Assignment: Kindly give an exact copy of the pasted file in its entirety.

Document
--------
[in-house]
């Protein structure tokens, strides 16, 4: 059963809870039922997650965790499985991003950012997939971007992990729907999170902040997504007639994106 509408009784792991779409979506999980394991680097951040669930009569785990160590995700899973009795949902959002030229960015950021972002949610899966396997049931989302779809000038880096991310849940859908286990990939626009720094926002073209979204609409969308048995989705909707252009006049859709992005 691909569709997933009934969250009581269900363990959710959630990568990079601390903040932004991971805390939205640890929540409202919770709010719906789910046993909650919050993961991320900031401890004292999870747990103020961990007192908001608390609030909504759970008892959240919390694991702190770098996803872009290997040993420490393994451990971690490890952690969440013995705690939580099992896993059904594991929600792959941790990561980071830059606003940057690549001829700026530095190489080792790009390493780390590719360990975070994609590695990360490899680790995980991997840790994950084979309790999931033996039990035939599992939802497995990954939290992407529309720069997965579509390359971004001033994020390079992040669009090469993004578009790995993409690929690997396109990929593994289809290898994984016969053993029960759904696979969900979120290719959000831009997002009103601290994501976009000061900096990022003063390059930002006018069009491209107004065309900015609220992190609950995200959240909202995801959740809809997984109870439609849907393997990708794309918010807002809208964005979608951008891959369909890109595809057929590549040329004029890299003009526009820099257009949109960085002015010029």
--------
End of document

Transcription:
[in-house]
């Protein structure tokens, strides 16, 4: 059963809870039922997650965790499985991003950012997939971007992990729907999170902040997504007639994106 509408009784792991779409979506999980394991680097951040669930009569785990160590995700899973009795949902959002030229960015950021972002949610899966396997049931989302779809000038880096991310849940859908286990990939626009720094926002073209979204609409969308048995989705909707252009006049859709992005 691909569709997933009934969250009581269900363990959710959630990568990079601390903040932004991971805390939205640890929540409202919770709010719906789910046993909650919050993961991320900031401890004292999870747990103020961990007192908001608390609030909504759970008892959240919390694991702190770098996803872009290997040993420490393994451990971690490890952690969440013995705690939580099992896993059904594991929600792959941790990561980071830059606003940057690549001829700026530095190489080792790009390493780390590719360990975070994609590695990360490899680790995980991997840790994950084979309790999931033996039990035939599992939802497995990954939290992407529309720069997965579509390359971004001033994020390079992040669009090469993004578009790995993409690929690997396109990929593994289809290898994984016969053993029960759904696979969900979120290719959000831009997002009103601290994501976009000061900096990022003063390059930002006018069009491209107004065309900015609220992190609950995200959240909202995801959740809809997984109870439609849907393997990708794309918010807002809208964005979608951008891959369909890109595809057929590549040329004029890299003009526009820099257009949109960085002015010029």